Google Reader 101: RSS Aggregation for Beginners

Q: I'm new to the Google Reader bandwagon. What are some things I should know as I begin using the service?

A: Google Reader is Google's web-based aggregator. It takes RSS feeds from your favorite sites, blogs and Twitter feeds and puts them all in one place, streamlining your media experience. As you first begin personalizing your Reader you might be tempted to subscribe to all the sites you wish you had time to read. But, like any good thing, too much Reader is bad. The Reader may expedite your consumption, but it doesn't gift you unlimited reading time.

Oversubscribing may overwhelm you. So, before you start subscribing willy-nilly, here are some tips that might help you organize your reader.

Understand that you will not have time to read every article posted. You can either ignore unread content or choose feeds that have a reasonable number of posts per week. While it may become immediately obvious which sites generate too many articles for your taste, users can check out the Google Reader Trends section, which provides statistics detailing articles posted, starred and read, for a more accurate picture of usage -- and often, a reality check. Over time you can gauge your habits and adjust your feeds and categories, unsubscribing to feeds you never read.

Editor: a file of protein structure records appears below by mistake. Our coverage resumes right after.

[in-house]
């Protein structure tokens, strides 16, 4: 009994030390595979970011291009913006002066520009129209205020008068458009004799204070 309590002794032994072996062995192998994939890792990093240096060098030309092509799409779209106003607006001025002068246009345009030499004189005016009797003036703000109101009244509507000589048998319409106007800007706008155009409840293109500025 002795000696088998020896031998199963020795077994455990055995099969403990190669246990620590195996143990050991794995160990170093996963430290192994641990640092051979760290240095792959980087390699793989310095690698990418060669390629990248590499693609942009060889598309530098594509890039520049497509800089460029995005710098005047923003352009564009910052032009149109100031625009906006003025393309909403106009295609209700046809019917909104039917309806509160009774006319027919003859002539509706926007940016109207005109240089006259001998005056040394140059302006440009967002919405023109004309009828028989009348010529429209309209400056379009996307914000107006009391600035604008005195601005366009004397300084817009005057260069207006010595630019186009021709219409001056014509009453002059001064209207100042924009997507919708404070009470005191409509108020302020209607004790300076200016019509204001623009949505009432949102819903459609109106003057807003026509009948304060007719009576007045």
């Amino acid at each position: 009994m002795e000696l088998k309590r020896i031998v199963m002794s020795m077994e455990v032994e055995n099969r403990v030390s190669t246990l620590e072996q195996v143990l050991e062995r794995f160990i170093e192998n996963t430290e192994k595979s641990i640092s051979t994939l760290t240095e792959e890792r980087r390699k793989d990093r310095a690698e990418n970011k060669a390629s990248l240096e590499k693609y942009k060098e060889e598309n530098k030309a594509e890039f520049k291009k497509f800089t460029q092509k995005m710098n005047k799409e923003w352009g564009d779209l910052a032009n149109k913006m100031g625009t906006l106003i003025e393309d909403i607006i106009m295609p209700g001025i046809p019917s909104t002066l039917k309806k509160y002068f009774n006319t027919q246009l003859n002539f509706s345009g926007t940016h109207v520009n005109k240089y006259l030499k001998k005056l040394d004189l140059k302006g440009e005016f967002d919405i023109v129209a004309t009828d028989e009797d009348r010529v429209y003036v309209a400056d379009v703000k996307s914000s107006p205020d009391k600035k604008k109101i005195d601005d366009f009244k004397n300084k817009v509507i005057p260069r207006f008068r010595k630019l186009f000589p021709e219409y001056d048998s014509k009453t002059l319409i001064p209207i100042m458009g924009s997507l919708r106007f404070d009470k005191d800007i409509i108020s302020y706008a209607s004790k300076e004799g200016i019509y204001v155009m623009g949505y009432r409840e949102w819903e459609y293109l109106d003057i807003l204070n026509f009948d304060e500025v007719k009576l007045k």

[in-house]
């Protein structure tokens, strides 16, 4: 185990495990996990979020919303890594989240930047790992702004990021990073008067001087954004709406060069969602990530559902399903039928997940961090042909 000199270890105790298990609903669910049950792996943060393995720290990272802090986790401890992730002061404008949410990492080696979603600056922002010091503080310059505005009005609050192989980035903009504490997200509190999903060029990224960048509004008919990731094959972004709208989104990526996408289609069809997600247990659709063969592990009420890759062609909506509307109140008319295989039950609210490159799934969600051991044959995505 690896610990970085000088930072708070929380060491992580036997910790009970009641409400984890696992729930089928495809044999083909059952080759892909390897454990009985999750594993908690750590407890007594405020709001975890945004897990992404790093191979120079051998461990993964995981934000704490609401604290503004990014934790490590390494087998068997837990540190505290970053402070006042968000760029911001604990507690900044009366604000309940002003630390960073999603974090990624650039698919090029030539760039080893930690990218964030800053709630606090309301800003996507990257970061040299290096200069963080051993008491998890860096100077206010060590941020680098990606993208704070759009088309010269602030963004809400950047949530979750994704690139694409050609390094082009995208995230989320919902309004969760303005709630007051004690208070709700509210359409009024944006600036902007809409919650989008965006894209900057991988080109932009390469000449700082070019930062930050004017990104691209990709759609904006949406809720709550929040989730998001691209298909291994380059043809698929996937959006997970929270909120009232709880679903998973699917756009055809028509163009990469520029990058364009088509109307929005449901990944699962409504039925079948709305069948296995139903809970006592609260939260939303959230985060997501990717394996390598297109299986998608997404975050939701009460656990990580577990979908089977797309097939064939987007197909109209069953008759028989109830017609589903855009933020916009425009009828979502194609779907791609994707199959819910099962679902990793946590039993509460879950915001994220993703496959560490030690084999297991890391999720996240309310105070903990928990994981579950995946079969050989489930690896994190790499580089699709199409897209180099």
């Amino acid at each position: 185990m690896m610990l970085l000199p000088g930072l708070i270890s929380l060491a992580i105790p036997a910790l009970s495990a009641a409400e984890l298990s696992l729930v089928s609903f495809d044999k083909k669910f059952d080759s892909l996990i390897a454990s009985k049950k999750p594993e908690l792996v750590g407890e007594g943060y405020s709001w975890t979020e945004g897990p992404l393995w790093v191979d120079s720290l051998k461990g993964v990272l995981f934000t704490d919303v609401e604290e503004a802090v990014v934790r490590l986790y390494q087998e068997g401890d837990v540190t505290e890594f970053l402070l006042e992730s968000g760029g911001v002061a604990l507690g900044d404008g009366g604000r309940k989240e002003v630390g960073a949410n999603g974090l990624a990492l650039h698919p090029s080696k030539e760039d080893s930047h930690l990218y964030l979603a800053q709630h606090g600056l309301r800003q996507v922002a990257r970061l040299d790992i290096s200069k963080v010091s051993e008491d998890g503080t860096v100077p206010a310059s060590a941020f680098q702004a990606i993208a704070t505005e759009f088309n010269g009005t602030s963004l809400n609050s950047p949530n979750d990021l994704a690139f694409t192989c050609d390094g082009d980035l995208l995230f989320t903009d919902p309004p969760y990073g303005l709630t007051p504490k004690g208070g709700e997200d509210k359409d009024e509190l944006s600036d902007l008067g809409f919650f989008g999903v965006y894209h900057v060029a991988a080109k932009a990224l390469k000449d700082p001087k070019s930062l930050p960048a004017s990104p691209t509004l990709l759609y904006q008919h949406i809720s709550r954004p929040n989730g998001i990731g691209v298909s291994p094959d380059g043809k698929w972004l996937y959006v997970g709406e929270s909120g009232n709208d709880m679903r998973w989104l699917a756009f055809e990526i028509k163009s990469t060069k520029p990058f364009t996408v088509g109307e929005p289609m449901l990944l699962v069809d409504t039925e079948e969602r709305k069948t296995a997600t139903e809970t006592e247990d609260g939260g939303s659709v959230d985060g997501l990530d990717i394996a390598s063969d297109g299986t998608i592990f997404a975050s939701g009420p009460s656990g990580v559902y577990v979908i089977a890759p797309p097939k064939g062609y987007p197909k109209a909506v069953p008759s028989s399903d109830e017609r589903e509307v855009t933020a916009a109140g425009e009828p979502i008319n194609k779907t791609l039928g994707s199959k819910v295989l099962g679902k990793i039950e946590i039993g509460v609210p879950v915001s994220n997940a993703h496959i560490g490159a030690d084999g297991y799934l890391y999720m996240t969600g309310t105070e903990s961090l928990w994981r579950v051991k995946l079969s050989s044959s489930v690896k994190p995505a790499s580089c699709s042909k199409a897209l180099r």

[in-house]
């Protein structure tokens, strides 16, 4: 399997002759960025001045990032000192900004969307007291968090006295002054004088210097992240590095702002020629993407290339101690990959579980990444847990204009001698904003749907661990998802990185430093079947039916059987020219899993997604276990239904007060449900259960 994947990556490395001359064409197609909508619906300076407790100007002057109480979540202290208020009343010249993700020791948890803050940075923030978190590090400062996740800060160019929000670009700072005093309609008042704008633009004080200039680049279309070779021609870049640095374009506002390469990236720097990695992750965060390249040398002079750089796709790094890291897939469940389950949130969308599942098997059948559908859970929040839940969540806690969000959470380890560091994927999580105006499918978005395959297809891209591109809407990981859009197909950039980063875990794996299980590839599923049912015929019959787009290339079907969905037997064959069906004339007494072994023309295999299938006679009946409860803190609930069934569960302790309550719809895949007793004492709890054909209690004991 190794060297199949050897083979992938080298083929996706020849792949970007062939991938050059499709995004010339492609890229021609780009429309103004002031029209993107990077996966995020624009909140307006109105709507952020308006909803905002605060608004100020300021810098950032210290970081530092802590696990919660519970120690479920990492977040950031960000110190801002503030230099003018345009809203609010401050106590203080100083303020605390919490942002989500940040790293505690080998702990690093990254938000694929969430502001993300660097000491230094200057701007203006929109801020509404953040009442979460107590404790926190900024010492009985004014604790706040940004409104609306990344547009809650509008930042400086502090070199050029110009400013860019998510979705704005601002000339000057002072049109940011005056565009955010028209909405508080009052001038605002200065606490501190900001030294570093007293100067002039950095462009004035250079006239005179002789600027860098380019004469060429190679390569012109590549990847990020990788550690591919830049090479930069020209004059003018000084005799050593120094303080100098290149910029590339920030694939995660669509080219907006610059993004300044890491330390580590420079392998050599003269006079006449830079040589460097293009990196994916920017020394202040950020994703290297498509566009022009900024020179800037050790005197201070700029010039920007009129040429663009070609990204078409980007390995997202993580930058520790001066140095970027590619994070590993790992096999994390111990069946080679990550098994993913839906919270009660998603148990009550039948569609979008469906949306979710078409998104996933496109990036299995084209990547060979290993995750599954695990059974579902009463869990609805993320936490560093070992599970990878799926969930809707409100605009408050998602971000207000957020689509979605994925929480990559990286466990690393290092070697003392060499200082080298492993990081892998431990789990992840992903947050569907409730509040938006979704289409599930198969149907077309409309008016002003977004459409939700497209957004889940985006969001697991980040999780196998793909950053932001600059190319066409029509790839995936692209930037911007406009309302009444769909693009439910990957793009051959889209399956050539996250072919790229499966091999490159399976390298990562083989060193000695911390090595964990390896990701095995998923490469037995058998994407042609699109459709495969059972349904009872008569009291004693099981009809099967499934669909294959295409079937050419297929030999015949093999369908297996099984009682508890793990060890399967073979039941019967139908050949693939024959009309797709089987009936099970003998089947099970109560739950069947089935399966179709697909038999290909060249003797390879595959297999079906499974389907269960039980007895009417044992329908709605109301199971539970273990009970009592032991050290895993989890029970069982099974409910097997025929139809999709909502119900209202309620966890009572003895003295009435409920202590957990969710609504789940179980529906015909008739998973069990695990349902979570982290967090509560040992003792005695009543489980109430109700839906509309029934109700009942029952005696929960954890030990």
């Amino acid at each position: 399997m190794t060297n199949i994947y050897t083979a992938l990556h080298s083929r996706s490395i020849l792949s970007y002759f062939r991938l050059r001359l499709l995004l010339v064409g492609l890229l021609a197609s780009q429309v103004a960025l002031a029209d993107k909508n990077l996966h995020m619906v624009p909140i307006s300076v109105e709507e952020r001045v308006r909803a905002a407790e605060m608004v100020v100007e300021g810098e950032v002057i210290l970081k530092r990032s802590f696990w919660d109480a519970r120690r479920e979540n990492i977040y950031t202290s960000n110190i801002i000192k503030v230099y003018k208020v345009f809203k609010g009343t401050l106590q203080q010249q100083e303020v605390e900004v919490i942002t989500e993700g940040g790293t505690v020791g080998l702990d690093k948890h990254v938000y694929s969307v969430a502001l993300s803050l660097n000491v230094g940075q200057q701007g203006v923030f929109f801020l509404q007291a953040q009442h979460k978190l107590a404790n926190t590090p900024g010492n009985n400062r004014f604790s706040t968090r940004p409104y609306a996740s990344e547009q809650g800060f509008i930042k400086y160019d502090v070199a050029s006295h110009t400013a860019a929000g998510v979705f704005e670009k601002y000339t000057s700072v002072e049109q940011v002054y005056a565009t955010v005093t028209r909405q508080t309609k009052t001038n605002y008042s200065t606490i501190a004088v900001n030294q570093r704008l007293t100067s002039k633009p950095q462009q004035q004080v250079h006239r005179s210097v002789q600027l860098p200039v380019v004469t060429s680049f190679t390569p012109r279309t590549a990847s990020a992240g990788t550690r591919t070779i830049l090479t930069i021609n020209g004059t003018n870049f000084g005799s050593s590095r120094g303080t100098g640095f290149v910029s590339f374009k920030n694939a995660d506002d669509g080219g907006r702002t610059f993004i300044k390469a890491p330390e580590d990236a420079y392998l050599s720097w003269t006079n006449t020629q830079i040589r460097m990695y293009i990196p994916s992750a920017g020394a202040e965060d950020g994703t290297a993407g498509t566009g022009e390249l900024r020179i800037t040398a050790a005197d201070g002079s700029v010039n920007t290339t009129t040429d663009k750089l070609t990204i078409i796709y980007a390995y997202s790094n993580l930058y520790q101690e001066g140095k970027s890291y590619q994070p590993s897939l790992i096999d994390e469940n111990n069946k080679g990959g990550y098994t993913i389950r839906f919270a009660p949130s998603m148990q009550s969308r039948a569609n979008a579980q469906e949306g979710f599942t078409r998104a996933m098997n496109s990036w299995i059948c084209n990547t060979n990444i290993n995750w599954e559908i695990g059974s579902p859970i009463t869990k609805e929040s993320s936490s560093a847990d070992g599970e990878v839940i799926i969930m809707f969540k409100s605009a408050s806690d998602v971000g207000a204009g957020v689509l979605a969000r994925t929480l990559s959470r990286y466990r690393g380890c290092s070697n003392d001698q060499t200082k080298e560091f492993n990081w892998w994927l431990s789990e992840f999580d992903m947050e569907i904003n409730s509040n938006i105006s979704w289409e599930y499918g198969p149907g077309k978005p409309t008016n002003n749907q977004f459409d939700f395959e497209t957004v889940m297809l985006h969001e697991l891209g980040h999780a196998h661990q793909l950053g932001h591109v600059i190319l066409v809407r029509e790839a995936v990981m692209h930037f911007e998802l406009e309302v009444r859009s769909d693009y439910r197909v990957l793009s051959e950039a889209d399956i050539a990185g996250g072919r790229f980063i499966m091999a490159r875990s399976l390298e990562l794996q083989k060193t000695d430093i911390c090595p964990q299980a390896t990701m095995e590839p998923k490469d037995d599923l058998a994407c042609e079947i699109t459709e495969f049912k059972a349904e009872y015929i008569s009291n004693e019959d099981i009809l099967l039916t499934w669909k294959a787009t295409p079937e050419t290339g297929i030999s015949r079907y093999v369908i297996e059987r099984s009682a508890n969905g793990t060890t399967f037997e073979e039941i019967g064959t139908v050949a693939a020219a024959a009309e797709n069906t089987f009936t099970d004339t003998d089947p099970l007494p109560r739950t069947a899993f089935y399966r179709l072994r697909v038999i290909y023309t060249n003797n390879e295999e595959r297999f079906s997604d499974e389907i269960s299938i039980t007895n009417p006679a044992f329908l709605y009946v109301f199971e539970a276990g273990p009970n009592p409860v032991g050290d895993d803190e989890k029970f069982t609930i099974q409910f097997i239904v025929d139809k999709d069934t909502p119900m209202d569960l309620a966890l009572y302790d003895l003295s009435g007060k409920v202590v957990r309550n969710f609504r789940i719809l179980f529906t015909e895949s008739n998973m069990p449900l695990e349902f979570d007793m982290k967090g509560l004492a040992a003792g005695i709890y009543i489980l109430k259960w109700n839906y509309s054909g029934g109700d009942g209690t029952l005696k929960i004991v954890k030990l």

As your Reader grows, creating categories is another useful way to organize your feeds. The categories work like folders, allowing you to create sections that represent your varied interests. You can create and manage these folders under the, aptly named, "Manage Subscriptions" link below your reader feed.

The Reader also incorporates a social component via sharing. You and your followers (Google speak for friends) can recommend items to each other within the Reader, or you can email or employ other social media tools -- Facebook, Twitter, etc. -- to share articles.

Based on your preferences, Reader provides some options that allow you to personalize your reading experience. As you go through articles, Reader also allows you to read them either in list form or expanded. List looks cleaner, providing only the headline and opening words, but expanded allows you to read the complete post.

Tools mentioned in this entry:

More questions? View the complete Toolkit archive.

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Rebecca Greenfield is a former staff writer at The Wire.

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